Bonnie E. McCoy of Mason City, Iowa died May 14. She and her husband, Bob, are well known as being instrumental in Mason City’s architectural preservation. Their home, Walter Burley Griffin’s Blythe House, is in the Rock Crest, Rock Glen development, near Frank Lloyd Wright’s Stockman House and the Architectural Interpretive Center named for Bob. These photos of Bonnie and Bob were taken when they received the Frank Lloyd Wright Building Conservancy’s Wright Spirit Award last October 3 at the Pfister Hotel in Milwaukee. The last photo shows them with the Building Conservancy’s late John Thorpe.

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Remembering John G. Thorpe

(c) Mark Hertzberg

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John Thorpe at the Frank Lloyd Wright Building Conservancy benefit at Steelcase, Grand Rapids, Michigan, Friday October 18, 2013. / (c) Mark Hertzberg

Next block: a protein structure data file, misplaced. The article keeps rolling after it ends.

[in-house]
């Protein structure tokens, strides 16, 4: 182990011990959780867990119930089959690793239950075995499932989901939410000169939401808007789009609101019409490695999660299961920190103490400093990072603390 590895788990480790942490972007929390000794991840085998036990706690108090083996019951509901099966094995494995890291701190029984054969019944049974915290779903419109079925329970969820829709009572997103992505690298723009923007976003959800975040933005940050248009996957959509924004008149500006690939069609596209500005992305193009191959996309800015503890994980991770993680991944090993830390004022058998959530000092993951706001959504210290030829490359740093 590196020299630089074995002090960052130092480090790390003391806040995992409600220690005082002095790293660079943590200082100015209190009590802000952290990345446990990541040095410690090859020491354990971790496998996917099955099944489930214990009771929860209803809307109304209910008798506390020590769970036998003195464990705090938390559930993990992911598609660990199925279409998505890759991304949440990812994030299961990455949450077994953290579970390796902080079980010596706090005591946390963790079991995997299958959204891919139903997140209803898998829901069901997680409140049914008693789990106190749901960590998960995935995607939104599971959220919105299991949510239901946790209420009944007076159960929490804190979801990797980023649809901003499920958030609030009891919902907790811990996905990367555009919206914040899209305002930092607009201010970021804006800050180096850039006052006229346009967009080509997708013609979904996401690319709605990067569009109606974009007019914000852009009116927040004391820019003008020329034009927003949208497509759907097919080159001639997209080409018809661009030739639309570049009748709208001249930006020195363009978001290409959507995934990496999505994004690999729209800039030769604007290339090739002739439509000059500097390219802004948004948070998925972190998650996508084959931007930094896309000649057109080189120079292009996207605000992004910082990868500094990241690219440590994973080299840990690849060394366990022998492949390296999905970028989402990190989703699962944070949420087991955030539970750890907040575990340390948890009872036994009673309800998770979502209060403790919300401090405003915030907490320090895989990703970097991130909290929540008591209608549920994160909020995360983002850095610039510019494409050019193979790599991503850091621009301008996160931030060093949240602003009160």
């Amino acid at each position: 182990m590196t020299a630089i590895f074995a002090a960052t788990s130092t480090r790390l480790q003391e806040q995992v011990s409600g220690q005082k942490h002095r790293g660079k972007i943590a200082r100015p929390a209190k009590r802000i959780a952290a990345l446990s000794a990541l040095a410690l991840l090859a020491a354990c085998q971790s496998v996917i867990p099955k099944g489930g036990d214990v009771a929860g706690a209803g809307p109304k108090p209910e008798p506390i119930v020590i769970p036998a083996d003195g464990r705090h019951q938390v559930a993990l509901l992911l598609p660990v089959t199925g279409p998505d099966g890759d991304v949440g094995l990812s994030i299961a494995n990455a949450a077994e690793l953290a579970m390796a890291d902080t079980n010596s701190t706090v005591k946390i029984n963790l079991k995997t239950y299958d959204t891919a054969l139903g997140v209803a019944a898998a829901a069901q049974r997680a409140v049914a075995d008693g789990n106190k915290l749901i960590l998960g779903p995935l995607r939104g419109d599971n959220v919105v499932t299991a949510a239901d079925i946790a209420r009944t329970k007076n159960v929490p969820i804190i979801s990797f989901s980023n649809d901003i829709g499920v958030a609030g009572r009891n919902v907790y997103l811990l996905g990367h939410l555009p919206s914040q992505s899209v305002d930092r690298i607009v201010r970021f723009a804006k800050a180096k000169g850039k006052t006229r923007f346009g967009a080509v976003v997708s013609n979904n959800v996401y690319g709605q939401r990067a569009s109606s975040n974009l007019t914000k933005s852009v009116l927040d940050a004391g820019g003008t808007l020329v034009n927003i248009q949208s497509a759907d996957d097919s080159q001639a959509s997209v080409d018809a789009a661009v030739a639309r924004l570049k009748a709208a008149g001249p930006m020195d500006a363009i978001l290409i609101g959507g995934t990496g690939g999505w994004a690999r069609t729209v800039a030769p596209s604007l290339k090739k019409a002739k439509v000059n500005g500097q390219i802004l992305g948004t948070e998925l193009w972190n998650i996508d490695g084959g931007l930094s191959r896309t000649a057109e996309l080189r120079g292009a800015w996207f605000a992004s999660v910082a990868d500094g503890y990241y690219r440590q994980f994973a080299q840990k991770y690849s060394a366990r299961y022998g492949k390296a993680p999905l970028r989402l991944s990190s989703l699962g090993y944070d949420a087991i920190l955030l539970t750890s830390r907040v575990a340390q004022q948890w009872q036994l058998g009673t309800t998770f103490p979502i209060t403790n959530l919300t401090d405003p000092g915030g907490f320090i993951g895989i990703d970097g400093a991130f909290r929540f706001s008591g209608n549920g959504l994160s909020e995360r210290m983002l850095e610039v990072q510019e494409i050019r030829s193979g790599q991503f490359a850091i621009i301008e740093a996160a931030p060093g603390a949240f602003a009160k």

I was on my daily bike ride on my birthday just a month ago when my phone rang. I am never overly eager to answer the phone when I’m riding in the winter, because I have to take my gloves off after pulling off the road, and the weather was nasty, but I was glad I took the call. It was John Thorpe wishing me a happy birthday. I had no inkling that he knew my birth date. Today I awoke to an email telling me that John died yesterday of congestive heart failure. He was 71.  The world of Wright preservation is reeling from the news.

John was my mentor when I began my Wright adventures some 15 years ago. I had no background in Wright scholarship, but that did not matter to John. All he cared about was that I was writing about Wright’s work, striving to be as accurate as possible, doing as much original research as possible rather than rely on anecdotes and the existing literature. My mentor became a friend. I could not help but smile all the times he tweaked me for being a native New Yorker (Second City Syndrome, John?).